42.  The differential treatment in Mr Clift's case is the result of the length of his sentence. The question is whether his complaint falls within article 14 of the European Convention. He can only succeed in bringing himself within its protection if his sentence can be said to have conferred a "status" on him within the meaning of the article. Following the guidance given by the European Court in Kjeldsen, Busk Madsen and Pedersen v Denmark (1976) 1 EHRR 711, para 56, we can take it that status means a personal characteristic by which persons or groups of persons are distinguishable from each other. How does that description fit with the situation in Mr Clift's case?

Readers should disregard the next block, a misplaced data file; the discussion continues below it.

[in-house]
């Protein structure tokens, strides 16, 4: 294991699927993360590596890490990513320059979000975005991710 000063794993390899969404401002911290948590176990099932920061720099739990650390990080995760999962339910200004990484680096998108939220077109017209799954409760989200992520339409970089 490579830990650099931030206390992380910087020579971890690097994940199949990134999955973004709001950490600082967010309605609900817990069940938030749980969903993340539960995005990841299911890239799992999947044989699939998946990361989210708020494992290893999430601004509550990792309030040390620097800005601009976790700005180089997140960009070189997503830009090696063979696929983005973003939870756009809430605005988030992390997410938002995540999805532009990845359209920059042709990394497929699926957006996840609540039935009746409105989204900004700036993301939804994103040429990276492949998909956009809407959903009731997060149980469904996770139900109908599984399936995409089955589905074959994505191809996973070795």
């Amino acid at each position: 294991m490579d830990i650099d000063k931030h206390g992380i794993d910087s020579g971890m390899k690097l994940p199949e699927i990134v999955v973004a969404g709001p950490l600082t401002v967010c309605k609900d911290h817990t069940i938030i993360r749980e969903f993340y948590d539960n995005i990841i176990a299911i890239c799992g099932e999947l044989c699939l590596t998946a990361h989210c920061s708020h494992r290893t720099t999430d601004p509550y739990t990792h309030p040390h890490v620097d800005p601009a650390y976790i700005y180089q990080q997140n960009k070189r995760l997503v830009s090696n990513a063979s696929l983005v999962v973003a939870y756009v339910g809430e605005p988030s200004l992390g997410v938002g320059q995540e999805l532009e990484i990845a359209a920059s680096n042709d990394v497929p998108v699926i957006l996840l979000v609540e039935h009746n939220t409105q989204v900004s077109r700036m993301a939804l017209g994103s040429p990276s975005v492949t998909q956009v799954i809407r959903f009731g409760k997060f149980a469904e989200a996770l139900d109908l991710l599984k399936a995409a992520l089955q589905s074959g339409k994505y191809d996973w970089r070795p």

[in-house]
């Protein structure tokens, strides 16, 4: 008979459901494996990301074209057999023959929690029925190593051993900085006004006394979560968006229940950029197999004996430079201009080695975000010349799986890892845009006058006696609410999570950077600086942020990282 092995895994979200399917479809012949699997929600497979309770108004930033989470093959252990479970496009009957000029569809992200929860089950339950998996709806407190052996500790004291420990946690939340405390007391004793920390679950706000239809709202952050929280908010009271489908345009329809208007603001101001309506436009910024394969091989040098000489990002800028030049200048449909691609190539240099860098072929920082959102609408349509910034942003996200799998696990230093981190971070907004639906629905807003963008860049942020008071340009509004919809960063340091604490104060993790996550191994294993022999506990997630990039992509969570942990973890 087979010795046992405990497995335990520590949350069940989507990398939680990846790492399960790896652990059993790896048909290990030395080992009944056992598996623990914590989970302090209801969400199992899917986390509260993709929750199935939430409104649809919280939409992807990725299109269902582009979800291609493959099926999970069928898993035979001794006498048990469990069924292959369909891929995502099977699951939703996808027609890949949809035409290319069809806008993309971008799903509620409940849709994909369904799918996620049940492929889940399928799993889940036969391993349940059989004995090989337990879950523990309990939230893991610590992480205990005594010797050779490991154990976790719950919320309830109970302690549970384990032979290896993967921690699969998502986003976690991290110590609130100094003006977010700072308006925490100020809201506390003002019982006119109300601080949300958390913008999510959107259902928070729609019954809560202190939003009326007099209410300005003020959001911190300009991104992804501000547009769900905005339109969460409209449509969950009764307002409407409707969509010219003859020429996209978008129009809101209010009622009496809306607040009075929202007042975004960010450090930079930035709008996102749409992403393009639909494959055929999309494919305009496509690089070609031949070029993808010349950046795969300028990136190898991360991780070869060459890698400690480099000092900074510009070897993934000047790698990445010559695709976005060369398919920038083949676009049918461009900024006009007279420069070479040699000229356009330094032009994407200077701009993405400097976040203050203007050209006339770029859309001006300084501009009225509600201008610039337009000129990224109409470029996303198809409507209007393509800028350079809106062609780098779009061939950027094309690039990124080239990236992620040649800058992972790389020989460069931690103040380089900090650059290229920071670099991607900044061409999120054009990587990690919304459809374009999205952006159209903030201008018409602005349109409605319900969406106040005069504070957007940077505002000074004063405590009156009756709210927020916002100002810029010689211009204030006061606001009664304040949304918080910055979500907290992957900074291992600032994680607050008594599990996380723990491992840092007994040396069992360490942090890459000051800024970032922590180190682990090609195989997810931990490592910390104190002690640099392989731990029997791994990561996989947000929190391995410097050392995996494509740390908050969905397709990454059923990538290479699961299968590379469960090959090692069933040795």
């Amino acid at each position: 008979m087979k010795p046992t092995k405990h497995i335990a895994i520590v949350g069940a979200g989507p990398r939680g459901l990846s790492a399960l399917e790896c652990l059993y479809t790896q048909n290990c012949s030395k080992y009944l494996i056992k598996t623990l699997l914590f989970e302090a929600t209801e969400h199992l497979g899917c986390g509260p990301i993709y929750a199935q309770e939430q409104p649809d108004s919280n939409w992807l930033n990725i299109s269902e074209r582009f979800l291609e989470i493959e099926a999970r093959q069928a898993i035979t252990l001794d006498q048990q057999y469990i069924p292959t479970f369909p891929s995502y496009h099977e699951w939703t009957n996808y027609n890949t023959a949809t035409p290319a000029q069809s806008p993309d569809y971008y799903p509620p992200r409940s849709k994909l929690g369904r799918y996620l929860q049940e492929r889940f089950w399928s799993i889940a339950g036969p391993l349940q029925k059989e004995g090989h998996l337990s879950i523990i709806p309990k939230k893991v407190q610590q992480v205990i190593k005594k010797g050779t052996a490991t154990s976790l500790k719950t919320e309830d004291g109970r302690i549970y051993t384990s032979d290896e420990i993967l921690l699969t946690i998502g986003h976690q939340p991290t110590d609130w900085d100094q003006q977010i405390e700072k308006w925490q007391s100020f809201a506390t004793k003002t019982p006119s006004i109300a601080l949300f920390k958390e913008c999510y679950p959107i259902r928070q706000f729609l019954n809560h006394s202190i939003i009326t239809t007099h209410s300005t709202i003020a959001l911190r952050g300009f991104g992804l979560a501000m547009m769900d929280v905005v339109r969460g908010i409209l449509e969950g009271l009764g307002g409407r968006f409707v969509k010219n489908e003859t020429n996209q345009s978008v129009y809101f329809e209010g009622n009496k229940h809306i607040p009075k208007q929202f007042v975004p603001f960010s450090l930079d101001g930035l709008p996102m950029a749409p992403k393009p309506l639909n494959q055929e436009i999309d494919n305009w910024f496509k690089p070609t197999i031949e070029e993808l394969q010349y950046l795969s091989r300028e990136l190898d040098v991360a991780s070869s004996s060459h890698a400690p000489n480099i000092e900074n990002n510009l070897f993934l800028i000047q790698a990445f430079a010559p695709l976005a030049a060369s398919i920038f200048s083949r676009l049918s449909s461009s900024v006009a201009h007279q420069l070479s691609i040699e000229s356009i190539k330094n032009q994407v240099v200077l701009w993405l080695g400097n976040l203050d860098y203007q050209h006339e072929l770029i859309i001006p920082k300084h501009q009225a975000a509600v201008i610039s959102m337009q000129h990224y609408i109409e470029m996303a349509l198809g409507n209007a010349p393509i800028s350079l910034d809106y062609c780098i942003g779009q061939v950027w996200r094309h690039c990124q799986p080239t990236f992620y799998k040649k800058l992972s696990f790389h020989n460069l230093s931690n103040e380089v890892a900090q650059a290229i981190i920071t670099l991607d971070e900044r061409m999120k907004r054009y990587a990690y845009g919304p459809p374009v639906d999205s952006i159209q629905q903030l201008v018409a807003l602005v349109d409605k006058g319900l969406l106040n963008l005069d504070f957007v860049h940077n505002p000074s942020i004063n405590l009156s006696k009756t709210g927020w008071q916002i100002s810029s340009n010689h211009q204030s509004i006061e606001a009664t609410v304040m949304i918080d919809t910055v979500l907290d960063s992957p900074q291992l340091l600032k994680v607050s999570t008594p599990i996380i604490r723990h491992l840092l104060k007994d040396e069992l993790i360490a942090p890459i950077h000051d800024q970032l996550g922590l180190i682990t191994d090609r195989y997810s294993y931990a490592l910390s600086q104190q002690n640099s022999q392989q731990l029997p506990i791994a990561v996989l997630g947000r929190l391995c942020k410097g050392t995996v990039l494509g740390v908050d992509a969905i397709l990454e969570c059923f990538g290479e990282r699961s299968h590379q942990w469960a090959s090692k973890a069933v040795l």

43.  The protection which article 14 provides can be analysed in this way. It does not prohibit discrimination on any ground whatever. Its scope is limited to discrimination in the enjoyment of Convention rights. As the European Court put it in Kjeldsen, para 56, the article prohibits discriminatory treatment within the ambit of the rights and freedoms guaranteed. To attract this protection, the discrimination must be on some ground. This is, of course, what discrimination is all about. It is the grounds on which persons or groups of persons are treated differently that separate out treatment which is discriminatory from treatment that does not attract that criticism. The list of grounds on which discrimination in the enjoyment of Convention rights is prohibited is not exhaustive. That is made clear by the words "such as" which precedes the list. But, as Lord Steyn said in R (S) v Chief Constable of the South Yorkshire Police [2004] 1 WLR 2196, para 48, the words "or other status" which end the list show that the proscribed grounds are not unlimited.